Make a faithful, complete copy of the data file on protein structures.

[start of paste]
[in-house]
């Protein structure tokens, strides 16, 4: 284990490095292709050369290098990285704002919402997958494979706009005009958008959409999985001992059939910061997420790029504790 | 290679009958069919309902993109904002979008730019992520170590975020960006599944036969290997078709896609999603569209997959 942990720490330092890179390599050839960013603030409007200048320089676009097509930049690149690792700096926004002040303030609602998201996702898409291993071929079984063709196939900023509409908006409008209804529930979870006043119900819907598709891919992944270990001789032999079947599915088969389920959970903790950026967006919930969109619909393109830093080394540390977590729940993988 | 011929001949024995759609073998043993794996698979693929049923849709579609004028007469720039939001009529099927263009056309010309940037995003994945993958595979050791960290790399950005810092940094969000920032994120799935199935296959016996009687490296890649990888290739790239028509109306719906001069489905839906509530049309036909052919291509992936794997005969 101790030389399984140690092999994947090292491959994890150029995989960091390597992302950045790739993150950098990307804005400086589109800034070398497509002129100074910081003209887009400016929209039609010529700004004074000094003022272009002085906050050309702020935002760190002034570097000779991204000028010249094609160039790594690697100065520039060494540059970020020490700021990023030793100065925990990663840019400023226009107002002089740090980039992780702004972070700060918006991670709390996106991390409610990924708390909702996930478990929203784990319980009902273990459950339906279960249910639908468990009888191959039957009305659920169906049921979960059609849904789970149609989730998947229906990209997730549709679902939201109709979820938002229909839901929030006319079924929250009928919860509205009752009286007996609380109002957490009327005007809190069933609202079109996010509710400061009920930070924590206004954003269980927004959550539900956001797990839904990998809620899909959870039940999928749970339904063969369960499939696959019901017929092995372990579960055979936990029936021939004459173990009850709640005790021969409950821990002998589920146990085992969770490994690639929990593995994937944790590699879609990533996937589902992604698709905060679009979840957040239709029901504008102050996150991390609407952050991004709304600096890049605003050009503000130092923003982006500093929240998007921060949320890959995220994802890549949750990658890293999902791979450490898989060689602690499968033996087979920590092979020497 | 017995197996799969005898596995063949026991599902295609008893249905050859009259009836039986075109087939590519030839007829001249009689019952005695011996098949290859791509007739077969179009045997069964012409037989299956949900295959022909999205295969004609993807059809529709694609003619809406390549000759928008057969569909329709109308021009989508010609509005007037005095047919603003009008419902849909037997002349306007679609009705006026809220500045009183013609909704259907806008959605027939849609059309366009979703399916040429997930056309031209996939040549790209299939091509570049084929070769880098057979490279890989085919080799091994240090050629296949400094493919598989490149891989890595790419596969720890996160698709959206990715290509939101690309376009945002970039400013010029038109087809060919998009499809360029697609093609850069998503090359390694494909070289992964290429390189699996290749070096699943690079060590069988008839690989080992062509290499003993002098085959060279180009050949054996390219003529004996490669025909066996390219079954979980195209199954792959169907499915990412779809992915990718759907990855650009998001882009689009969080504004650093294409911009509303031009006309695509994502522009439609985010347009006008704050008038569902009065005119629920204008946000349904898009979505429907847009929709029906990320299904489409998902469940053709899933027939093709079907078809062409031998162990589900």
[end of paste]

[in-house]
């Protein structure tokens, strides 16, 4: 284990490095292709050369290098990285704002919402997958494979706009005009958008959409999985001992059939910061997420790029504790 | 290679009958069919309902993109904002979008730019992520170590975020960006599944036969290997078709896609999603569209997959 942990720490330092890179390599050839960013603030409007200048320089676009097509930049690149690792700096926004002040303030609602998201996702898409291993071929079984063709196939900023509409908006409008209804529930979870006043119900819907598709891919992944270990001789032999079947599915088969389920959970903790950026967006919930969109619909393109830093080394540390977590729940993988 | 011929001949024995759609073998043993794996698979693929049923849709579609004028007469720039939001009529099927263009056309010309940037995003994945993958595979050791960290790399950005810092940094969000920032994120799935199935296959016996009687490296890649990888290739790239028509109306719906001069489905839906509530049309036909052919291509992936794997005969 101790030389399984140690092999994947090292491959994890150029995989960091390597992302950045790739993150950098990307804005400086589109800034070398497509002129100074910081003209887009400016929209039609010529700004004074000094003022272009002085906050050309702020935002760190002034570097000779991204000028010249094609160039790594690697100065520039060494540059970020020490700021990023030793100065925990990663840019400023226009107002002089740090980039992780702004972070700060918006991670709390996106991390409610990924708390909702996930478990929203784990319980009902273990459950339906279960249910639908468990009888191959039957009305659920169906049921979960059609849904789970149609989730998947229906990209997730549709679902939201109709979820938002229909839901929030006319079924929250009928919860509205009752009286007996609380109002957490009327005007809190069933609202079109996010509710400061009920930070924590206004954003269980927004959550539900956001797990839904990998809620899909959870039940999928749970339904063969369960499939696959019901017929092995372990579960055979936990029936021939004459173990009850709640005790021969409950821990002998589920146990085992969770490994690639929990593995994937944790590699879609990533996937589902992604698709905060679009979840957040239709029901504008102050996150991390609407952050991004709304600096890049605003050009503000130092923003982006500093929240998007921060949320890959995220994802890549949750990658890293999902791979450490898989060689602690499968033996087979920590092979020497 | 017995197996799969005898596995063949026991599902295609008893249905050859009259009836039986075109087939590519030839007829001249009689019952005695011996098949290859791509007739077969179009045997069964012409037989299956949900295959022909999205295969004609993807059809529709694609003619809406390549000759928008057969569909329709109308021009989508010609509005007037005095047919603003009008419902849909037997002349306007679609009705006026809220500045009183013609909704259907806008959605027939849609059309366009979703399916040429997930056309031209996939040549790209299939091509570049084929070769880098057979490279890989085919080799091994240090050629296949400094493919598989490149891989890595790419596969720890996160698709959206990715290509939101690309376009945002970039400013010029038109087809060919998009499809360029697609093609850069998503090359390694494909070289992964290429390189699996290749070096699943690079060590069988008839690989080992062509290499003993002098085959060279180009050949054996390219003529004996490669025909066996390219079954979980195209199954792959169907499915990412779809992915990718759907990855650009998001882009689009969080504004650093294409911009509303031009006309695509994502522009439609985010347009006008704050008038569902009065005119629920204008946000349904898009979505429907847009929709029906990320299904489409998902469940053709899933027939093709079907078809062409031998162990589900």